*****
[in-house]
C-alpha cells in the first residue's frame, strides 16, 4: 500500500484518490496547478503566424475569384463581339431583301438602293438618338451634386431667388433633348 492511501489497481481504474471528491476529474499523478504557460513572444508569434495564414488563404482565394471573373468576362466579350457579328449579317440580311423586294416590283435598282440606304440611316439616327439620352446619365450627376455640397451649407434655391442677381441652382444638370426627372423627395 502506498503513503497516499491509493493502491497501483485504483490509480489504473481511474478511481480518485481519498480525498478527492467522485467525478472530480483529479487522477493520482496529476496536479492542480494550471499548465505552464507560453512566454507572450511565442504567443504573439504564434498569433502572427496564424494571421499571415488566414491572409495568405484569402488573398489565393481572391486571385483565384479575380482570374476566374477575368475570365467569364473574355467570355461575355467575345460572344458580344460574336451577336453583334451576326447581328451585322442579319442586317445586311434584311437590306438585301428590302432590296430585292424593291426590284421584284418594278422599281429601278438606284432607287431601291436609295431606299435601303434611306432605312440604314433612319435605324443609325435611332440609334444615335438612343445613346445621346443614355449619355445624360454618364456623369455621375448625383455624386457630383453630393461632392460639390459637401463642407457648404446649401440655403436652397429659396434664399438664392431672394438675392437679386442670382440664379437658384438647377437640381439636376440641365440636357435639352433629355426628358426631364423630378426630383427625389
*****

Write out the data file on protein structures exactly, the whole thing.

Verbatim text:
[in-house]
C-alpha cells in the first residue's frame, strides 16, 4: 500500500484518490496547478503566424475569384463581339431583301438602293438618338451634386431667388433633348 492511501489497481481504474471528491476529474499523478504557460513572444508569434495564414488563404482565394471573373468576362466579350457579328449579317440580311423586294416590283435598282440606304440611316439616327439620352446619365450627376455640397451649407434655391442677381441652382444638370426627372423627395 502506498503513503497516499491509493493502491497501483485504483490509480489504473481511474478511481480518485481519498480525498478527492467522485467525478472530480483529479487522477493520482496529476496536479492542480494550471499548465505552464507560453512566454507572450511565442504567443504573439504564434498569433502572427496564424494571421499571415488566414491572409495568405484569402488573398489565393481572391486571385483565384479575380482570374476566374477575368475570365467569364473574355467570355461575355467575345460572344458580344460574336451577336453583334451576326447581328451585322442579319442586317445586311434584311437590306438585301428590302432590296430585292424593291426590284421584284418594278422599281429601278438606284432607287431601291436609295431606299435601303434611306432605312440604314433612319435605324443609325435611332440609334444615335438612343445613346445621346443614355449619355445624360454618364456623369455621375448625383455624386457630383453630393461632392460639390459637401463642407457648404446649401440655403436652397429659396434664399438664392431672394438675392437679386442670382440664379437658384438647377437640381439636376440641365440636357435639352433629355426628358426631364423630378426630383427625389